Budget compromise fails to address the big problems

Conservative MEPs today opposed a compromise budget package for the European Union.

A majority of MEPs ultimately supported the series of amending budgets for 2014, along with a package of spending and commitments for 2015, but the UK’s Conservative MEPs spoke and voted against.

The revised figures and supporting statements were arrived at during a round of urgent negotiation between the European Parliament and EU Council after initial talks ended in deadlock earlier this month.
Richard Ashworth MEP, Conservative spokesman on budgets, said the agreement represented some progress, but had dodged key challenges.

The South East MEP said: “In terms of figures, this budget is a step in the right direction with a renewed focus on jobs and growth that reflects the political guidelines of the new Commission.
“The figures fall below the initial Commission proposal and far below what Parliament was demanding. However it is simply a straight compromise between the Parliament and Council.

“The deal offers little concrete in terms of addressing outstanding budgetary issues including the payments crisis.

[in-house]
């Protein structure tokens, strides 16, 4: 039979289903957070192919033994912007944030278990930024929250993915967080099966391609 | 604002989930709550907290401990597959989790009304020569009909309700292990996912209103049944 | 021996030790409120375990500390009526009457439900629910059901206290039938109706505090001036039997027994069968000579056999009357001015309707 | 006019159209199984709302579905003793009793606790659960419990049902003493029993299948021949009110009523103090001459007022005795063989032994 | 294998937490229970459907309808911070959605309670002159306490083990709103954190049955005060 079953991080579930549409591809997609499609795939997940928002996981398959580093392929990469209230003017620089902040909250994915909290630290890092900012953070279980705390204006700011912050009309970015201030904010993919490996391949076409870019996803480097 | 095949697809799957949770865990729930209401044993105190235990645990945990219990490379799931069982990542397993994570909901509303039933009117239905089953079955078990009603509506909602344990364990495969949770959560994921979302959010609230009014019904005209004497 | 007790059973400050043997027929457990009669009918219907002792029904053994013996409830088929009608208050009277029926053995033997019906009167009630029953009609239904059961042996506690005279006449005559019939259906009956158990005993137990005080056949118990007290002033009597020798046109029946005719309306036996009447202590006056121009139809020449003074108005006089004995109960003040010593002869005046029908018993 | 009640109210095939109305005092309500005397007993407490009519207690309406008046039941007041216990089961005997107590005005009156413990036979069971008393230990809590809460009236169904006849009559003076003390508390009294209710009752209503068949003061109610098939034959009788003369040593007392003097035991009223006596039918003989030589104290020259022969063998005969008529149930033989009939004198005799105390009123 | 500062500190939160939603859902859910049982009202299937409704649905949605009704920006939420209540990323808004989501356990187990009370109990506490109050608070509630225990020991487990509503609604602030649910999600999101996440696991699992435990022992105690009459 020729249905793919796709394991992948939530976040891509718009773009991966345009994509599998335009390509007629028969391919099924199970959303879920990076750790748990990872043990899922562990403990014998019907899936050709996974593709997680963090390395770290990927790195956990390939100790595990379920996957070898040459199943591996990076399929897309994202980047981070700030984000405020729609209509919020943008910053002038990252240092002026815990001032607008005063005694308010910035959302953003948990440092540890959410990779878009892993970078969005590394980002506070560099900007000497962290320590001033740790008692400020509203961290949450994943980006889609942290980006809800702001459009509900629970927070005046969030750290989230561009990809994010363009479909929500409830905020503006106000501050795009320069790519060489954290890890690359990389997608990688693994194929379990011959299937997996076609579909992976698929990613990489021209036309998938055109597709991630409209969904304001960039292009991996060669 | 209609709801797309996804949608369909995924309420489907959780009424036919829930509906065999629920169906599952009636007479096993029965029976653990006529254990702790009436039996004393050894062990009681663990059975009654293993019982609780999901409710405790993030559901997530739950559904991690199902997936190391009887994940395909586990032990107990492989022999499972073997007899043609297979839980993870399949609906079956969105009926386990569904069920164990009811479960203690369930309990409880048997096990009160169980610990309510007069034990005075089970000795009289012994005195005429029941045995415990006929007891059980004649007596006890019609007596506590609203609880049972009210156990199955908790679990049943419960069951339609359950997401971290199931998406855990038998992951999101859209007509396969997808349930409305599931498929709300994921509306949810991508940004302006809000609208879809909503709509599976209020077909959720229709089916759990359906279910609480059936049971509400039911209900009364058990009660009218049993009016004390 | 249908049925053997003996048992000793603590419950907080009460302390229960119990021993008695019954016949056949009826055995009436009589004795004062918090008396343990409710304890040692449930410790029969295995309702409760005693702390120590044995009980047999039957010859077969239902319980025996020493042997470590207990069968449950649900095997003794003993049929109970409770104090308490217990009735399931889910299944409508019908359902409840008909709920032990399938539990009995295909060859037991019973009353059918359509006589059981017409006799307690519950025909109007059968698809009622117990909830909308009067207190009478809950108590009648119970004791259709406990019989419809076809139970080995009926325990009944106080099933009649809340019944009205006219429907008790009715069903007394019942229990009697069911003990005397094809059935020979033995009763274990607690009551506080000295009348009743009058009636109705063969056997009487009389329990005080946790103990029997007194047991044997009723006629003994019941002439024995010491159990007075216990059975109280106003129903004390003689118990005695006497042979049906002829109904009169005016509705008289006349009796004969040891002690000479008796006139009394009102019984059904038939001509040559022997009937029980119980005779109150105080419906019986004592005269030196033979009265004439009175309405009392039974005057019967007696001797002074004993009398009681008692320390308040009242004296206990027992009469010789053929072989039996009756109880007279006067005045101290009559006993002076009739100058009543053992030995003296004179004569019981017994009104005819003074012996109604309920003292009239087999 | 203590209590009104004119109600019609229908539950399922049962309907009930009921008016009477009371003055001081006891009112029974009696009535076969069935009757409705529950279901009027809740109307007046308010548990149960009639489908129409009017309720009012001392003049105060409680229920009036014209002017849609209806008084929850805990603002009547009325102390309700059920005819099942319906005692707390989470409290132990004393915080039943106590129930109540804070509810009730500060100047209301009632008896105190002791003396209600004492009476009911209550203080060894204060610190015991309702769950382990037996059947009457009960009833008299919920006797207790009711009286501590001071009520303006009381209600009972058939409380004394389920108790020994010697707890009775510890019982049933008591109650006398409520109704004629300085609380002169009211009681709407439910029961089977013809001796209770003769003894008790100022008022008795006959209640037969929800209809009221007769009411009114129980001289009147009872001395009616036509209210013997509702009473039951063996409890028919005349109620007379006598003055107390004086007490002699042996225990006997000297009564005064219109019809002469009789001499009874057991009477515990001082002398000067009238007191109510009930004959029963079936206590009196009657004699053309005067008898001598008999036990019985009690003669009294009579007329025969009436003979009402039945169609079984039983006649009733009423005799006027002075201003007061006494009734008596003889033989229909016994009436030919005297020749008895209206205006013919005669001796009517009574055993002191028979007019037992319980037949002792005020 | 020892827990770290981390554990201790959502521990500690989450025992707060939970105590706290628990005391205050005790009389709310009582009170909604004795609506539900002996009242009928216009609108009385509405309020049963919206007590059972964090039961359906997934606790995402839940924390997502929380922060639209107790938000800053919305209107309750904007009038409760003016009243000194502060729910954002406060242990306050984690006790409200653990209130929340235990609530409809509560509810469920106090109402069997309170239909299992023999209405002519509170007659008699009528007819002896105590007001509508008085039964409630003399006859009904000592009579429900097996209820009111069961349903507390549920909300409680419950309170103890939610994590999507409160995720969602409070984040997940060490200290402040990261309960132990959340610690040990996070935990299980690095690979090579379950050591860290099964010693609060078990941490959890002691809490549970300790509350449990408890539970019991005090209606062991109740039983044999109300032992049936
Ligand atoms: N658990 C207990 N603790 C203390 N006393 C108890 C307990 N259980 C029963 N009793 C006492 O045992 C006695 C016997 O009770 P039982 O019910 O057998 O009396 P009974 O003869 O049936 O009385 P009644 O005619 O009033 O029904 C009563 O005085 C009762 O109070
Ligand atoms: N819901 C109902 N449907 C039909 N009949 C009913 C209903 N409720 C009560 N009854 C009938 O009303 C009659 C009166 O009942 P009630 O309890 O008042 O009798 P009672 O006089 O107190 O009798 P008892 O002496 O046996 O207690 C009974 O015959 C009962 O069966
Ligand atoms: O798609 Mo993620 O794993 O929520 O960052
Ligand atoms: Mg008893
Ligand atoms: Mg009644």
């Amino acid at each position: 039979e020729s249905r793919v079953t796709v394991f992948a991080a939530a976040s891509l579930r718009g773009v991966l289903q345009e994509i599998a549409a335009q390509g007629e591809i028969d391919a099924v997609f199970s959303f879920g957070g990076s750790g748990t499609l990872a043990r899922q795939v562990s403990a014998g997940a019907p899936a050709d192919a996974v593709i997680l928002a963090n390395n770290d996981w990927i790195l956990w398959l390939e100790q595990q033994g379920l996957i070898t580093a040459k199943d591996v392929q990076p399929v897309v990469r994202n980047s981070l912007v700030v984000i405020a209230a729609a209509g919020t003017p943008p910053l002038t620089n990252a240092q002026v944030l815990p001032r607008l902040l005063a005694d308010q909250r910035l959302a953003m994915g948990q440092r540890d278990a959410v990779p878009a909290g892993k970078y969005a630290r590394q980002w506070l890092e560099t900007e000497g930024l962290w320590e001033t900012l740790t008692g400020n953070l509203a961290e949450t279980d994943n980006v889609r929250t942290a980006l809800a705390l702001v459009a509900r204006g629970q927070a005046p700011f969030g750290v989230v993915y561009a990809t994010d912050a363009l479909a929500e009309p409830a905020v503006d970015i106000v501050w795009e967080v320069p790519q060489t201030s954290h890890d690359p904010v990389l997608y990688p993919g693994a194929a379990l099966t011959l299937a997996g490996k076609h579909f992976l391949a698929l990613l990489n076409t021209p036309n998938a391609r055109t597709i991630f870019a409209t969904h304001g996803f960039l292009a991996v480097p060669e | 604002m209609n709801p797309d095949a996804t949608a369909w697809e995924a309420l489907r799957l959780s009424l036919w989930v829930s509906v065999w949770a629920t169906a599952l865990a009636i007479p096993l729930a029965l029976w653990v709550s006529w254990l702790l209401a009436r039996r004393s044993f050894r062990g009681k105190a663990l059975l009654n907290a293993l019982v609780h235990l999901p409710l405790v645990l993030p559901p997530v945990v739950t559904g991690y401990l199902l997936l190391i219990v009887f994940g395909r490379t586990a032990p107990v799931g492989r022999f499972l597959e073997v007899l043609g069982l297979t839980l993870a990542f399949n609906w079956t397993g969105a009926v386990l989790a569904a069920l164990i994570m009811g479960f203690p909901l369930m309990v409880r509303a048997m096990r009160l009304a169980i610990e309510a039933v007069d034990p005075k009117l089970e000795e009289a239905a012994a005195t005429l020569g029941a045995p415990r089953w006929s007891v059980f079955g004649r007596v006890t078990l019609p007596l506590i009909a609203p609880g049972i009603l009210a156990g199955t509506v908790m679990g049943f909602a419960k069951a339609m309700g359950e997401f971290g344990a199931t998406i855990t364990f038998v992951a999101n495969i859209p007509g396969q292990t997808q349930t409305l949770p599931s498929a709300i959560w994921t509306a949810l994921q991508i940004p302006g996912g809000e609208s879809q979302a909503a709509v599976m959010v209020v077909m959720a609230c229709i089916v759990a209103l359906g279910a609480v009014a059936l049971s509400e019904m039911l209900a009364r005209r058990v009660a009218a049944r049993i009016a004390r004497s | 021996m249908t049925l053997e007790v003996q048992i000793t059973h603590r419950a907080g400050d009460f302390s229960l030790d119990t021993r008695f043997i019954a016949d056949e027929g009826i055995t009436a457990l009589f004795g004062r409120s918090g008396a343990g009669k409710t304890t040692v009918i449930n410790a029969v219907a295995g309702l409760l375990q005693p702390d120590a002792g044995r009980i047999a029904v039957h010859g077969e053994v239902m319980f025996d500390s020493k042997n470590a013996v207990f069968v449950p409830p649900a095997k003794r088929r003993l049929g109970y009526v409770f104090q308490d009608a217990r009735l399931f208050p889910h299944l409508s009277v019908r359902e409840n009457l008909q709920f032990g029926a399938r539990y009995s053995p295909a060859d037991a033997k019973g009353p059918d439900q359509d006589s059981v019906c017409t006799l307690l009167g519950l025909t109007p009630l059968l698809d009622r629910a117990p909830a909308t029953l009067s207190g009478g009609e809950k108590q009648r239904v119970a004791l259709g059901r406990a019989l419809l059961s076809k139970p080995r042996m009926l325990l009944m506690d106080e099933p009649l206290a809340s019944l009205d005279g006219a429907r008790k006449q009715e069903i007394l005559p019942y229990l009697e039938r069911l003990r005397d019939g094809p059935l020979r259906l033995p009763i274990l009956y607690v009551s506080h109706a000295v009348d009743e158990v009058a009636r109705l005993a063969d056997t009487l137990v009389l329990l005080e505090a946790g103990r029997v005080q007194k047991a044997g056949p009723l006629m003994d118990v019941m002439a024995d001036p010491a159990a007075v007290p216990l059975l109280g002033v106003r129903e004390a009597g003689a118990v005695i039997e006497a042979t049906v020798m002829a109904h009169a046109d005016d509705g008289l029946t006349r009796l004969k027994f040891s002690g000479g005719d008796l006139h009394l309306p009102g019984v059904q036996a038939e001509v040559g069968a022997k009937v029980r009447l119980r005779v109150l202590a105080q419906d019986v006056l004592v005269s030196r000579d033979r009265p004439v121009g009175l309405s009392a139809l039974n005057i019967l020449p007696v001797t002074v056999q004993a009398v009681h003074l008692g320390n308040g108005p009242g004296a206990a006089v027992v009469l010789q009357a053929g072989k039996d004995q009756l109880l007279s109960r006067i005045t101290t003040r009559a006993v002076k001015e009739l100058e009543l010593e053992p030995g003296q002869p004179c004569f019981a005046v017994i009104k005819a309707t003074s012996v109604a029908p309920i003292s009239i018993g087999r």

“More needs to be done in terms of making unpalatable decisions about where we cut the budget. The process needs to deliver better value for money and to better reflect the budgetary restraint being taken by member states.”

However, Mr Ashworth said simply criticising the budget would not be helpful.

With this in mind he put forward a platform of proposed structural reform to improve the whole budget process and enhance accountability.

Suggestions included:

1. More and better scrutiny by the Parliament, accompanied by better monitoring of outcomes.
2. An Office for Budgetary Responsibility to examine both the viability of spending plans and their likely success.
3. Closer engagement in the budget process of member states – where 80 per cent of EU spending actually takes place.

Mr Ashworth said: “Instead of the Parliament always asking for more money, we need to work on finding longer-term solutions. This should let both the Parliament and the member states regain control of the budget – to ensure more bang for our buck.”

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